15. Effects of crocin on brain oxidative damage and aversive memory in a 6-OHDA model of Parkinson's disease.

    Science.gov (United States)

    Rajaei, Z; Hosseini, M; Alaei, H

    2016-09-01

    The purpose of the present study was to investigate the effect of crocin on brain oxidative damage and memory deficits in a 6-hydroxydopamine (6-OHDA) model of Parkinson's disease. Male Wistar rats were subjected to unilateral injection of 6-OHDA (16 µg) into the medial forebrain bundle and treated with crocin (30 and 60 mg/kg) for six weeks. The rats were tested for memory performance at six weeks after 6-OHDA infusion, and then were killed for the estimation of biochemical parameters. The increase in thiobarbituric acid reactive substances (TBARS) and nitrite levels in the hippocampus were observed in the 6-OHDA lesioned rats, which was accompanied by memory deficits in a passive avoidance test at the end of week 6. Moreover, treatment with crocin decreased TBARS and nitrite levels in the hippocampus, and improved aversive memory. The present study conclusively demonstrated that crocin acts as an antioxidant and anti-inflammatory agent in the hippocampus of parkinsonian rats and could improve aversive memory through its properties.

  16. BDNF and VEGF in the pathogenesis of stress-induced affective diseases: an insight from experimental studies.

    Science.gov (United States)

    Nowacka, Marta; Obuchowicz, Ewa

    2013-01-01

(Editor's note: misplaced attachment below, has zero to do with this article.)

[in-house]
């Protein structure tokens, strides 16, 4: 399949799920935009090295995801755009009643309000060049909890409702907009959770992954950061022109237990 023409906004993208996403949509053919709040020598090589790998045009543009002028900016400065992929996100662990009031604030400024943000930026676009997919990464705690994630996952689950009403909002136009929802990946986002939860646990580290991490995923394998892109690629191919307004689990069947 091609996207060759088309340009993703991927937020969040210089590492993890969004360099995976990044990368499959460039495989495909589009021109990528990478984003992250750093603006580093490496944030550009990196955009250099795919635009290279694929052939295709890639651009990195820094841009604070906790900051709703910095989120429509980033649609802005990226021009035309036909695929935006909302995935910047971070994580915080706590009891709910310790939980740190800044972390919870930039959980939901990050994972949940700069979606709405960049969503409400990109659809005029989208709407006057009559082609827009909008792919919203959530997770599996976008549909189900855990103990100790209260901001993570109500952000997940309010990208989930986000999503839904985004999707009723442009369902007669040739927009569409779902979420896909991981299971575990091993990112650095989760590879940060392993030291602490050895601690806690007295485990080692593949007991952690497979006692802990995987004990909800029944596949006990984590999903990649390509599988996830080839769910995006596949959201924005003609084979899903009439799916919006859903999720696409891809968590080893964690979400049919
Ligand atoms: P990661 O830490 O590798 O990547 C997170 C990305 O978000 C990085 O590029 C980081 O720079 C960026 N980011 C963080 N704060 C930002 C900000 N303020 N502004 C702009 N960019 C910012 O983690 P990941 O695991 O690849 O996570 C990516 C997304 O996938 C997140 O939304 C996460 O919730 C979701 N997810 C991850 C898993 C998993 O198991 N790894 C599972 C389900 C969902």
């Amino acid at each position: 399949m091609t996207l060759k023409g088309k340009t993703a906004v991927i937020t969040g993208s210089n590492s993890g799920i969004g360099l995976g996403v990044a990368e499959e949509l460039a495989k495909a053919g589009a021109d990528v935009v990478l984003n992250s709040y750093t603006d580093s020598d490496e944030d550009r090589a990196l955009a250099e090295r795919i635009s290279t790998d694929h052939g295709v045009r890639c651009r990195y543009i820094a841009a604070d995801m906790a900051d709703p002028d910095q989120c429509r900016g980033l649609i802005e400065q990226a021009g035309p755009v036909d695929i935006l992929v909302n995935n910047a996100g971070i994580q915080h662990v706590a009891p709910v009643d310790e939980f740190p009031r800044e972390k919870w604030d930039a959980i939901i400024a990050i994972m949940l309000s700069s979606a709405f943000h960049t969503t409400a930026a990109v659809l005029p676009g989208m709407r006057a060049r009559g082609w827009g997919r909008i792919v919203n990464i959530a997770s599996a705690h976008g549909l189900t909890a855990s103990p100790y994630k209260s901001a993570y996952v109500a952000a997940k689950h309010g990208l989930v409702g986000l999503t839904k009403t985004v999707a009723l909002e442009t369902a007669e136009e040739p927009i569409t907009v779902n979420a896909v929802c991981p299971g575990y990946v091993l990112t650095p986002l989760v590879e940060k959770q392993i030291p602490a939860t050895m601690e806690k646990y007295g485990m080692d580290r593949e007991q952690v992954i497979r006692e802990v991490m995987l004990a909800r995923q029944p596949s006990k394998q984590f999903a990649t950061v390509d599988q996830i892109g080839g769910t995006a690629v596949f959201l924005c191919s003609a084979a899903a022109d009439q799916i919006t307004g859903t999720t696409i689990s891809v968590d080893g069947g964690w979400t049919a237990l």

Stress is known to play an important role in etiology, development and progression of affective diseases. Especially, chronic stress, by initiating changes in the hypothalamic-pituitary-adrenal axis (HPA), neurotransmission and the immune system, acts as a trigger for affective diseases. It has been reported that the rise in the concentration of pro-inflammatory cytokines and persistent up-regulation of glucocorticoid expression in the brain and periphery increases the excitotoxic effect on CA3 pyramidal neurons in the hippocampus resulting in dendritic atrophy, apoptosis of neurons and possibly inhibition of neurogenesis in adult brain. Stress was observed to disrupt neuroplasticity in the brain, and growing evidence demonstrates its role in the pathomechanism of affective disorders. Experimental studies indicate that a well-known brain-derived neurotrophic factor (BDNF) and vascular endothelial growth factor (VEGF) which have recently focused increasing attention of neuroscientists, promote cell survival, positively modulate neuroplasticity and hippocampal neurogenesis. In this paper, we review the alterations in BDNF and VEGF pathways induced by chronic and acute stress, and their relationships with HPA axis activity. Moreover, behavioral effects evoked in rodents by both above-mentioned factors and the effects consequent to their deficit are presented. Biochemical as well as behavioral findings suggest that BDNF and VEGF play an important role as components of cascade of changes in the pathomechanism of stress-induced affective diseases. Further studies on the mechanisms regulating their expression in stress conditions are needed to better understand the significance of trophic hypothesis of stress-induced affective diseases.